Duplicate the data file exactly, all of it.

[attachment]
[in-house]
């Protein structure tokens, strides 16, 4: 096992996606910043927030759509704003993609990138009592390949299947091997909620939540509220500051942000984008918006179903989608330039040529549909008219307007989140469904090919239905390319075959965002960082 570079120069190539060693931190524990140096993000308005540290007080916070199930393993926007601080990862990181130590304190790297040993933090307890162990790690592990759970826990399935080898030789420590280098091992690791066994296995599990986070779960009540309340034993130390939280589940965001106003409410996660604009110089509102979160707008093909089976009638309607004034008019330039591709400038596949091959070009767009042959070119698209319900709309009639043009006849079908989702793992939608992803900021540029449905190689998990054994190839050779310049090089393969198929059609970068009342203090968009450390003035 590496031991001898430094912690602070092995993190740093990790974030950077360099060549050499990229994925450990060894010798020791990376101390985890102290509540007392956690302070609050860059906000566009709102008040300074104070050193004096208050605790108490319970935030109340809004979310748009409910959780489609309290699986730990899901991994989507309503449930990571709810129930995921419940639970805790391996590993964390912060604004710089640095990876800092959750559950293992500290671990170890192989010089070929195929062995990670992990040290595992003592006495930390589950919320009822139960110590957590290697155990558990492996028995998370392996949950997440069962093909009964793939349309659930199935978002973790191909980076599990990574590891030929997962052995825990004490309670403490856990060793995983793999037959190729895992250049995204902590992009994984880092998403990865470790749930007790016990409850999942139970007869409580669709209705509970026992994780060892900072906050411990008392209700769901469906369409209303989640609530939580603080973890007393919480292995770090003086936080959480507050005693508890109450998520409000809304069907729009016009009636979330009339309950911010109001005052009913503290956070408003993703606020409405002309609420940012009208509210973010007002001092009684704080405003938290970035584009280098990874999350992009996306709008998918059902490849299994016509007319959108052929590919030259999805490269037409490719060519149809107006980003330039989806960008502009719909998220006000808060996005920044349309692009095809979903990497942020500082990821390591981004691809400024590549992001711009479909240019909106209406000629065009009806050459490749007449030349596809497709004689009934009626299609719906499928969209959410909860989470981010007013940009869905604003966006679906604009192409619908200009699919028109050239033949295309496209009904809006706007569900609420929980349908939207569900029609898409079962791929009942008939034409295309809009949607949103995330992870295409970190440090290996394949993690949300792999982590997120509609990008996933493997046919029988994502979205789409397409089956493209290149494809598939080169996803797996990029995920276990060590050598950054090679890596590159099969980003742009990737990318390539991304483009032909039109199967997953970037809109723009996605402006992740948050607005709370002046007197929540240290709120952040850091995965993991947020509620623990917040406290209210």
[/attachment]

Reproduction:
[in-house]
């Protein structure tokens, strides 16, 4: 096992996606910043927030759509704003993609990138009592390949299947091997909620939540509220500051942000984008918006179903989608330039040529549909008219307007989140469904090919239905390319075959965002960082 570079120069190539060693931190524990140096993000308005540290007080916070199930393993926007601080990862990181130590304190790297040993933090307890162990790690592990759970826990399935080898030789420590280098091992690791066994296995599990986070779960009540309340034993130390939280589940965001106003409410996660604009110089509102979160707008093909089976009638309607004034008019330039591709400038596949091959070009767009042959070119698209319900709309009639043009006849079908989702793992939608992803900021540029449905190689998990054994190839050779310049090089393969198929059609970068009342203090968009450390003035 590496031991001898430094912690602070092995993190740093990790974030950077360099060549050499990229994925450990060894010798020791990376101390985890102290509540007392956690302070609050860059906000566009709102008040300074104070050193004096208050605790108490319970935030109340809004979310748009409910959780489609309290699986730990899901991994989507309503449930990571709810129930995921419940639970805790391996590993964390912060604004710089640095990876800092959750559950293992500290671990170890192989010089070929195929062995990670992990040290595992003592006495930390589950919320009822139960110590957590290697155990558990492996028995998370392996949950997440069962093909009964793939349309659930199935978002973790191909980076599990990574590891030929997962052995825990004490309670403490856990060793995983793999037959190729895992250049995204902590992009994984880092998403990865470790749930007790016990409850999942139970007869409580669709209705509970026992994780060892900072906050411990008392209700769901469906369409209303989640609530939580603080973890007393919480292995770090003086936080959480507050005693508890109450998520409000809304069907729009016009009636979330009339309950911010109001005052009913503290956070408003993703606020409405002309609420940012009208509210973010007002001092009684704080405003938290970035584009280098990874999350992009996306709008998918059902490849299994016509007319959108052929590919030259999805490269037409490719060519149809107006980003330039989806960008502009719909998220006000808060996005920044349309692009095809979903990497942020500082990821390591981004691809400024590549992001711009479909240019909106209406000629065009009806050459490749007449030349596809497709004689009934009626299609719906499928969209959410909860989470981010007013940009869905604003966006679906604009192409619908200009699919028109050239033949295309496209009904809006706007569900609420929980349908939207569900029609898409079962791929009942008939034409295309809009949607949103995330992870295409970190440090290996394949993690949300792999982590997120509609990008996933493997046919029988994502979205789409397409089956493209290149494809598939080169996803797996990029995920276990060590050598950054090679890596590159099969980003742009990737990318390539991304483009032909039109199967997953970037809109723009996605402006992740948050607005709370002046007197929540240290709120952040850091995965993991947020509620623990917040406290209210």